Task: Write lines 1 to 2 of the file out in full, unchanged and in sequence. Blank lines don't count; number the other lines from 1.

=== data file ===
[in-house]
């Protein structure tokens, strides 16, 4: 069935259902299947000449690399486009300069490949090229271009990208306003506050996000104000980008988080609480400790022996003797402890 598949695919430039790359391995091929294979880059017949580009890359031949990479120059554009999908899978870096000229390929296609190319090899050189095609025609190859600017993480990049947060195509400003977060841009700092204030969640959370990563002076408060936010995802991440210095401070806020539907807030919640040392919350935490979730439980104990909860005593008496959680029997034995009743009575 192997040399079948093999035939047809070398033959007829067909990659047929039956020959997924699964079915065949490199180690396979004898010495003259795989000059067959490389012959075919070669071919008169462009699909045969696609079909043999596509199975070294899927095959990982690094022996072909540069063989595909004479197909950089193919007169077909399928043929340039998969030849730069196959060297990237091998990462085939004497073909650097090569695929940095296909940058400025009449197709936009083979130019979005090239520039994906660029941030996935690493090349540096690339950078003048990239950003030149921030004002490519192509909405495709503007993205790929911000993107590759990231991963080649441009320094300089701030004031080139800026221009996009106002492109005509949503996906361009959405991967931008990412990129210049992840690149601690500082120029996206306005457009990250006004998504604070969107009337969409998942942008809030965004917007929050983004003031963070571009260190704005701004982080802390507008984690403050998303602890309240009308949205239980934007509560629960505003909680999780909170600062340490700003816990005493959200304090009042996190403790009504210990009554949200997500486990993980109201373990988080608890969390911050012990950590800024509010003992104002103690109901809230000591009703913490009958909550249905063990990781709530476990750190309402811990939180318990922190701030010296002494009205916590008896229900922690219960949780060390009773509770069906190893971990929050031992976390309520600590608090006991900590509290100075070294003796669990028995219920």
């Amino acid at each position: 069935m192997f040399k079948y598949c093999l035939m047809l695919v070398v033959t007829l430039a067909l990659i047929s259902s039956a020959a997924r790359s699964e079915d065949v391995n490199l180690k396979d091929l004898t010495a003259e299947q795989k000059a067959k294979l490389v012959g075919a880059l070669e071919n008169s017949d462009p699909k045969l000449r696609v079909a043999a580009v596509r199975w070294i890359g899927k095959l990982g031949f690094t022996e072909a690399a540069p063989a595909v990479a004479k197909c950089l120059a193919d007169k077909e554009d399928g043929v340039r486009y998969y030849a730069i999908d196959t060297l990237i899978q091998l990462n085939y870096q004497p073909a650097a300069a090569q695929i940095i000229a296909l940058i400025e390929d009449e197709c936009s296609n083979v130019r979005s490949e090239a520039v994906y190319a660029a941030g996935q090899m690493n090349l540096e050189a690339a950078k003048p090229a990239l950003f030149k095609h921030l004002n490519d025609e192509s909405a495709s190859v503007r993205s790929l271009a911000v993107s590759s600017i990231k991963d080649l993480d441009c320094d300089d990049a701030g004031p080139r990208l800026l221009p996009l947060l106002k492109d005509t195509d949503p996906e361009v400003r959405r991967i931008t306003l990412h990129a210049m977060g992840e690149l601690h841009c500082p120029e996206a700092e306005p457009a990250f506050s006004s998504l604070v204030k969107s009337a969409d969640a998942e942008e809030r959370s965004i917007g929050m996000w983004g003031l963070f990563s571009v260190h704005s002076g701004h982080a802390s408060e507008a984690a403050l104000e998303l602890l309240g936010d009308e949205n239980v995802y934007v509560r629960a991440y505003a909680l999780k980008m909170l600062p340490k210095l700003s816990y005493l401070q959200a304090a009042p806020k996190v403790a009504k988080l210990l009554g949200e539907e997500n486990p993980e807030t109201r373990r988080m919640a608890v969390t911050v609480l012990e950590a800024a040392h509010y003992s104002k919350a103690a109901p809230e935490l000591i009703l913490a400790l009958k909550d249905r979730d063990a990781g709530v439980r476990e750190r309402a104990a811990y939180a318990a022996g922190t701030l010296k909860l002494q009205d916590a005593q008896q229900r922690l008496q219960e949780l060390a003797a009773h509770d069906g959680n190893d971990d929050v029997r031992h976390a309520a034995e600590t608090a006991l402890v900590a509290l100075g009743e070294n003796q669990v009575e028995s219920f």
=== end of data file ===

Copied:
[in-house]
């Protein structure tokens, strides 16, 4: 069935259902299947000449690399486009300069490949090229271009990208306003506050996000104000980008988080609480400790022996003797402890 598949695919430039790359391995091929294979880059017949580009890359031949990479120059554009999908899978870096000229390929296609190319090899050189095609025609190859600017993480990049947060195509400003977060841009700092204030969640959370990563002076408060936010995802991440210095401070806020539907807030919640040392919350935490979730439980104990909860005593008496959680029997034995009743009575 192997040399079948093999035939047809070398033959007829067909990659047929039956020959997924699964079915065949490199180690396979004898010495003259795989000059067959490389012959075919070669071919008169462009699909045969696609079909043999596509199975070294899927095959990982690094022996072909540069063989595909004479197909950089193919007169077909399928043929340039998969030849730069196959060297990237091998990462085939004497073909650097090569695929940095296909940058400025009449197709936009083979130019979005090239520039994906660029941030996935690493090349540096690339950078003048990239950003030149921030004002490519192509909405495709503007993205790929911000993107590759990231991963080649441009320094300089701030004031080139800026221009996009106002492109005509949503996906361009959405991967931008990412990129210049992840690149601690500082120029996206306005457009990250006004998504604070969107009337969409998942942008809030965004917007929050983004003031963070571009260190704005701004982080802390507008984690403050998303602890309240009308949205239980934007509560629960505003909680999780909170600062340490700003816990005493959200304090009042996190403790009504210990009554949200997500486990993980109201373990988080608890969390911050012990950590800024509010003992104002103690109901809230000591009703913490009958909550249905063990990781709530476990750190309402811990939180318990922190701030010296002494009205916590008896229900922690219960949780060390009773509770069906190893971990929050031992976390309520600590608090006991900590509290100075070294003796669990028995219920």